Setting Sail for Siam with a Lot of Baggage 
Starting in the early 19th century, American ships visited the country (known as Siam at the time) as missionaries, providing education, health treatment, and acting as representatives of the U.S. government after President Andrew Jackson appointed businessman Edmund Roberts as the first envoy to visit the region. Roberts' visit put into motion the Treaty of Amity and Economic Relations of 1833, an economic policy between the United States and Siam that gave special rights and benefits to American citizens who wished to establish their businesses in Thailand — the first the United States ever negotiated with an Asian country. 

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As diplomats and missionaries came to the region, it became clear that some held negative views of Thailand and its people. Some of these officials believed that their culture, economic ideals, technology, and intellect were superior and sought to influence Thailand to adopt these values. Excerpts in the Bangkok Dispatches, which were letters from American diplomats in Thailand to communicate with other Americans, show David B. Sickles, an American diplomat, describing the Siamese as "ignorant and superstitious" but not "bigoted or intolerant.” Another correspondent, Jacob T. Child, Minister to Siam characterized the country as having “barbaric laws and customs” and “outlawry and demoralization prevailing.” Many of the sentiments from these letters depict Siam as a nation without ambition, but with the ability to carry out American plans.

The Strange Origins of Pad Thai 
In the 1930s, Thailand suffered from a loss of rice because of limited production in the rice fields and flooding. This created problems for both the nation’s economy and the people’s nutritional intake. At the same time, the region began to gradually modernize under U.S. advice, and in 1938, Plaek Phibunsongkram became Prime Minister and focused on putting it into practice.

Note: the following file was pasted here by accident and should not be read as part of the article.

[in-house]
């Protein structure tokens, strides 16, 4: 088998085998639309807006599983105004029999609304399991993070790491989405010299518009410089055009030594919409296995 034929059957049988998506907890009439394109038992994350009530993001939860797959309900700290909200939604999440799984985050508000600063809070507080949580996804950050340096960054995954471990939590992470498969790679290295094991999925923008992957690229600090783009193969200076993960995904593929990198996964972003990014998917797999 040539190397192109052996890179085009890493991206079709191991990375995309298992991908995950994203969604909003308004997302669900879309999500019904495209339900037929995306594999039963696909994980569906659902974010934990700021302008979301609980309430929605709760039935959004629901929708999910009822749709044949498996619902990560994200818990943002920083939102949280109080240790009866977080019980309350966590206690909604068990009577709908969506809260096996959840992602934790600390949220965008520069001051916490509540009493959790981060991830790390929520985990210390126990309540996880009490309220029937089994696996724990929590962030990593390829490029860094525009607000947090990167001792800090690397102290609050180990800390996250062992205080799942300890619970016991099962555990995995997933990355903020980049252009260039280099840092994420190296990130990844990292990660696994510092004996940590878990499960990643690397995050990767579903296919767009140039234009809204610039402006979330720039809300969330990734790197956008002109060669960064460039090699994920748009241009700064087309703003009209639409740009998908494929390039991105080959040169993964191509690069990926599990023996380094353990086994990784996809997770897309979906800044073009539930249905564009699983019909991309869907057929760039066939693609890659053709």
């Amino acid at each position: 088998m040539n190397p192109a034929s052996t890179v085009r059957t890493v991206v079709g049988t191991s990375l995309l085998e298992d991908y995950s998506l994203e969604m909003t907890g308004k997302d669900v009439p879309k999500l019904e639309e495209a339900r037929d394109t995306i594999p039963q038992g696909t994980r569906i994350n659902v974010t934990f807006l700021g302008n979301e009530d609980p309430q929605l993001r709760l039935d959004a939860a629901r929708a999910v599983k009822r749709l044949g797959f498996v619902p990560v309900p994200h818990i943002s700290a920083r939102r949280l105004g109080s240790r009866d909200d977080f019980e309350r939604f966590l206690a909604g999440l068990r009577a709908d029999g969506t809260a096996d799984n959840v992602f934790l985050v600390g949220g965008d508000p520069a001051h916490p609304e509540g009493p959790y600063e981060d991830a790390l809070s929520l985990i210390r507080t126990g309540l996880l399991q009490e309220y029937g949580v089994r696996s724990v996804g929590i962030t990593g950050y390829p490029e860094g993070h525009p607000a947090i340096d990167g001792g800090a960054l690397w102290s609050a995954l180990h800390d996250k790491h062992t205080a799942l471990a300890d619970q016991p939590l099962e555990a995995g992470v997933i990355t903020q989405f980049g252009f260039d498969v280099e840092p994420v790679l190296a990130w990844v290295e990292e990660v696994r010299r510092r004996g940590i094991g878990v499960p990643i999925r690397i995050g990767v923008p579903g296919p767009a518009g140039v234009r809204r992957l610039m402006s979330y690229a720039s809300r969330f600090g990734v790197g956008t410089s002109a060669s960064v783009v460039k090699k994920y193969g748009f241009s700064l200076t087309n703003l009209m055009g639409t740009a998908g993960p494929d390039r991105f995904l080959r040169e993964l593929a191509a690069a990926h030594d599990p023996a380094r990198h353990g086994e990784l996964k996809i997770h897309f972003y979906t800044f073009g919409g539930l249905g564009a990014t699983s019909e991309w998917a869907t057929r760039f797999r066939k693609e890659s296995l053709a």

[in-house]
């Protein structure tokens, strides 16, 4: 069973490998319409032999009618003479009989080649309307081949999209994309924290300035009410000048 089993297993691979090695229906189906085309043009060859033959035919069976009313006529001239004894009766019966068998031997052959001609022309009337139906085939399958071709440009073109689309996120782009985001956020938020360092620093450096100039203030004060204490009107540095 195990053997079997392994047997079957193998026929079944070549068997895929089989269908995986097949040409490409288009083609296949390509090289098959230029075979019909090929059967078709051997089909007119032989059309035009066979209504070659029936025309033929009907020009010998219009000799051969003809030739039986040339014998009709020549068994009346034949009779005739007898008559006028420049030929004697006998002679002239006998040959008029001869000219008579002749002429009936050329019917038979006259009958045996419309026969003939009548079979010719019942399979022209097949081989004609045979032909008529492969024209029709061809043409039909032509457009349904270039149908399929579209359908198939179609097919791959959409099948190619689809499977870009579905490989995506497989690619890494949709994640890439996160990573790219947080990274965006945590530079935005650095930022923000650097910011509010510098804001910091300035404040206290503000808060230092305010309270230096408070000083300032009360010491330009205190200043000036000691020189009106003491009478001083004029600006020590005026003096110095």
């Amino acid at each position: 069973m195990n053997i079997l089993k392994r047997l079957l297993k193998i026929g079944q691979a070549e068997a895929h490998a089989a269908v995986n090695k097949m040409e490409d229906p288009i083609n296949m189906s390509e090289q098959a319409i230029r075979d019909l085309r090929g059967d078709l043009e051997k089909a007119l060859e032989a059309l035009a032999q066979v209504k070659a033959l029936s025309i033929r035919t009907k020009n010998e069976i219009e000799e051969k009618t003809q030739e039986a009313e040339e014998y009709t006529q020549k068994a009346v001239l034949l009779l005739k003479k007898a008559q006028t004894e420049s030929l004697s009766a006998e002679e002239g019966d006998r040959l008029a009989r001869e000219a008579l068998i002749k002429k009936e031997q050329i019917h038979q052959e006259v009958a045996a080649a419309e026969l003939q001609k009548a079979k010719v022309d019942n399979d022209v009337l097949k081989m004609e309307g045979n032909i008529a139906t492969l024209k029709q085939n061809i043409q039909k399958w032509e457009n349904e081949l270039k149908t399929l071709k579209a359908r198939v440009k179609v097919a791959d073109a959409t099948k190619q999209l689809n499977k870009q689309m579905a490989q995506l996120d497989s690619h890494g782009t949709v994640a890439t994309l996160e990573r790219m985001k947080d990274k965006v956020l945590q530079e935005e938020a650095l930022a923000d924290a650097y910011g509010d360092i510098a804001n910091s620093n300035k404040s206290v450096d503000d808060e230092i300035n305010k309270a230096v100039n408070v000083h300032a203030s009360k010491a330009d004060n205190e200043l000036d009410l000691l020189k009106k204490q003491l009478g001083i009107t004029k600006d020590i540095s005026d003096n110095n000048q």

To maintain valuable grain assets and as part of the campaign to westernize and unify the nation, the Thai government under his leadership began to promote rice noodles. Because noodles only used 50% of the grain, it was more efficient and cheaper to manufacture. As part of the campaign to Westernize and unify the nation, Siam was renamed Thailand and efforts were made to adopt Western appearances in order to appear more sophisticated. The Thai government also conceived the dish known as "Pad Thai" to preserve the rice resources of the nation as well as defend it. Government officials assured the general public that by eating the dish, they were serving their country, because with a distinct national identity, they would be less vulnerable to exploitation by other national powers, as had occurred in other parts of Asia during the early 20th century in Malaysia, Cambodia, and Vietnam.